It’s Not a Race

Back in early 2006 I was planning my wedding. I had been out of college for awhile and I was taking a ballet class at a community college for fun. Before class one evening a classmate asked me if I had set a date for the wedding and I said that it would be in October. Mine is in August, she offered. I beat you! I forced a smile. Uh huh, nice! I replied and went back to pulling on my leg warmers.

I still remember that interaction because I thought it was a little strange. This happens all the time, I realize, but the “I beat you” mentality has shown up in my store and somehow caught me off guard.

A quick Google search on the subject led me to the goodtherapy.org blog. “Competition may be a natural result of evolution. All organisms must compete for a limited number of resources, such as food, shelter, or mating partners. Humans’ tendency to compete may be a natural outgrowth of this biological competition.”

It makes sense, right?

From an early age we are given prizes for being first and praised. It’s hard not to want to get things done before anyone else or be the youngest: professor, lawyer, doctor, CEO, whatever. “The Top 30 Under 30” always pops up in blogs and on TV in some form and we think, Wow, that’s so amazing. And yes, those people are impressive and hard work should be celebrated but does that mean if you accomplish your goals later in life that you are less successful or less worthy of congratulations? I don’t think so. But it took me awhile to get comfortable with that feeling.

In my twenties I wanted desperately to move up in the company I worked for. And I did. I was hired as an Assistant Manager, moved to Co-Manager in a year, and Store Manager the year after that. I hindsight that was fast but in the moment all I could think of was, I can’t believe I’m not a Store Manager yet, I’m 27!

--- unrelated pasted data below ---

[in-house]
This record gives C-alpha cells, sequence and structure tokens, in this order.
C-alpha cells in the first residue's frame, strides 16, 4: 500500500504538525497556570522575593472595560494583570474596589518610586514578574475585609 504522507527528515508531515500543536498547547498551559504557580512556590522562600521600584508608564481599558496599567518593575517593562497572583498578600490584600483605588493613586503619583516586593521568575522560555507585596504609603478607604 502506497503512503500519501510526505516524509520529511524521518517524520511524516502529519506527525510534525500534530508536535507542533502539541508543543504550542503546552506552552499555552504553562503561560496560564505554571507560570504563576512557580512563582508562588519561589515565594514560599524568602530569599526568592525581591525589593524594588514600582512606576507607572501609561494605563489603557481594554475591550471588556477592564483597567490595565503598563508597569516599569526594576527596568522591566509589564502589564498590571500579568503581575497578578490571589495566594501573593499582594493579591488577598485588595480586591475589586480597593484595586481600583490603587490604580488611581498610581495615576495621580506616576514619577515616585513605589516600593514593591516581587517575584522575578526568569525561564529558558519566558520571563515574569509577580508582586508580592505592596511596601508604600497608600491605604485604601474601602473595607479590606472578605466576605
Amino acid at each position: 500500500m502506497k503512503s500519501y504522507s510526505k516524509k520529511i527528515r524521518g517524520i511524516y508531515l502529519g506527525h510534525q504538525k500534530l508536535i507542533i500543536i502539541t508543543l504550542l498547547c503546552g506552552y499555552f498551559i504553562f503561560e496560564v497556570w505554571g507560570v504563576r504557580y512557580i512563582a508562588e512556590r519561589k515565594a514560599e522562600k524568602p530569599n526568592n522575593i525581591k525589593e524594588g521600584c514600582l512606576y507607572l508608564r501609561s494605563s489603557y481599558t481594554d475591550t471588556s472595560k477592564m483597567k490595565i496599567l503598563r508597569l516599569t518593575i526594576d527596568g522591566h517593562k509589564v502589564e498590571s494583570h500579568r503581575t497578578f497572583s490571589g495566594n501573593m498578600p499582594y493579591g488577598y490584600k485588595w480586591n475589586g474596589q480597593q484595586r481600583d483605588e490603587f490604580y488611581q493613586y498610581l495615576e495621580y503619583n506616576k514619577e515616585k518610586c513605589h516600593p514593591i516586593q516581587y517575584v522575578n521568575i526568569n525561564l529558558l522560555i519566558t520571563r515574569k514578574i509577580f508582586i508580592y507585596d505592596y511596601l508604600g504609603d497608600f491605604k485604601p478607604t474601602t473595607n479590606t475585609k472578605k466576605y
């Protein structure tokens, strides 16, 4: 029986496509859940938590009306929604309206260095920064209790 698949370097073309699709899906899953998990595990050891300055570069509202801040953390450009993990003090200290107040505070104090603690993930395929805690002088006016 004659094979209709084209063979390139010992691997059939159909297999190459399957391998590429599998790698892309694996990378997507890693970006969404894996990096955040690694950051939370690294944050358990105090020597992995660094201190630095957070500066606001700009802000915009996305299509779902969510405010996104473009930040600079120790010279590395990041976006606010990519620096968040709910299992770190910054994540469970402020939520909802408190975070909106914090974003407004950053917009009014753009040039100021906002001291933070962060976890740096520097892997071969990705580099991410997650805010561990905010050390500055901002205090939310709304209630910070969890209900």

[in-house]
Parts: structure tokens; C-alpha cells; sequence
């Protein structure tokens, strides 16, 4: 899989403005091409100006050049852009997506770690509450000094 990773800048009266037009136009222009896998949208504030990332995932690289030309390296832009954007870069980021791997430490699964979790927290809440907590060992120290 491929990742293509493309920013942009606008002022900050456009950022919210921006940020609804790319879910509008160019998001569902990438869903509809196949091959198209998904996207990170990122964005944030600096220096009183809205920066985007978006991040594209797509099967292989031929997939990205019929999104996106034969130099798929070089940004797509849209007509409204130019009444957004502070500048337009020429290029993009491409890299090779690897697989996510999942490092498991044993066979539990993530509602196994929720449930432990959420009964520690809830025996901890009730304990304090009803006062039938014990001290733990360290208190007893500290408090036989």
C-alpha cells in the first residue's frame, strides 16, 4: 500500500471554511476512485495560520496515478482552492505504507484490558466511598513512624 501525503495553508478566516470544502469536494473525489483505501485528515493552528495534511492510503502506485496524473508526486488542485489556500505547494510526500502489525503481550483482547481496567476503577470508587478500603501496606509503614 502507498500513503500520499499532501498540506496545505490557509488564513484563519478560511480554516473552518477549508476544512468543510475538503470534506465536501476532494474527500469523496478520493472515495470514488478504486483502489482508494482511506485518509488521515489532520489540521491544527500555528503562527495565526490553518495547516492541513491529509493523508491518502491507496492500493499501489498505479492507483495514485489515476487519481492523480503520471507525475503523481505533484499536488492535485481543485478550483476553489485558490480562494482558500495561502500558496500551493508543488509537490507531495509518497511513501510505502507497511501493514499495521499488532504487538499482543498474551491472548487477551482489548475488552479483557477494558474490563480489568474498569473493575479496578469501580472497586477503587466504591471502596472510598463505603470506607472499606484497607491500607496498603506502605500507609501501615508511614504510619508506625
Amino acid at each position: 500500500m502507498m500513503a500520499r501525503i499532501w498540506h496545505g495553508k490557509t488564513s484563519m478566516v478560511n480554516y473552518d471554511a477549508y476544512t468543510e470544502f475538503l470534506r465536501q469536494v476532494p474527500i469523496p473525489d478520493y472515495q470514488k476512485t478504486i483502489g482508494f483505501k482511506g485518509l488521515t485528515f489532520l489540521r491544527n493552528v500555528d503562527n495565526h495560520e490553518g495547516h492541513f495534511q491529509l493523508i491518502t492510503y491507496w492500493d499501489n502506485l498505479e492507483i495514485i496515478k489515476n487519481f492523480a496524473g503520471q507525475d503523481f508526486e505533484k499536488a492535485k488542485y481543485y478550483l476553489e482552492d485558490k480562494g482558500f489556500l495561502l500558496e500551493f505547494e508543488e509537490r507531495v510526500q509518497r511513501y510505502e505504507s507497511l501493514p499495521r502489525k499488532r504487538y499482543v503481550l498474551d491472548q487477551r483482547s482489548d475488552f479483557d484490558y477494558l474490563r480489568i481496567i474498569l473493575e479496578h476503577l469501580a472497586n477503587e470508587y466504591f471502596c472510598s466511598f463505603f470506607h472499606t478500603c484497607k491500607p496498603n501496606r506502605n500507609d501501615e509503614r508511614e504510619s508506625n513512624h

I worked hard and moved to different locations whenever they asked me to. Over the course of my career I have stepped into ten different buildings to take a leadership position in one form or another. I was always trying to get to the next level, the next title. I did that for a long time and then one day I had to ask myself, What am I chasing? What is the end goal? What is the ultimate title or position? I couldn’t answer that question so I stopped chasing the next thing and began to focus on the role I was in and the people that surrounded me much more than I had before. I began to really invest in other people’s careers and show them how to move up and let me tell you, that is much more fulfilling. My motto basically became, Nothing I do is a secret. If you want to learn it, I will show you.

I currently have a Lead Sales position open in my store and a handful of people are training for it. Everyone that was interested was given a leadership training booklet to work on. Most of them finished very quickly and I realized later it’s because they were racing each other. There is no deadline. They just need to work at their own pace. The position doesn’t go to who is the fastest but yet it’s hard to turn off your DNA. What I really want them to learn is this… Good leaders are patient, kind, and honest. Good leaders care about the education and well being of their team. They listen to new ideas and give credit where credit is due. They roll up their sleeves and mop floors. Being a good leader is not about you, it’s about uplifting those around you.

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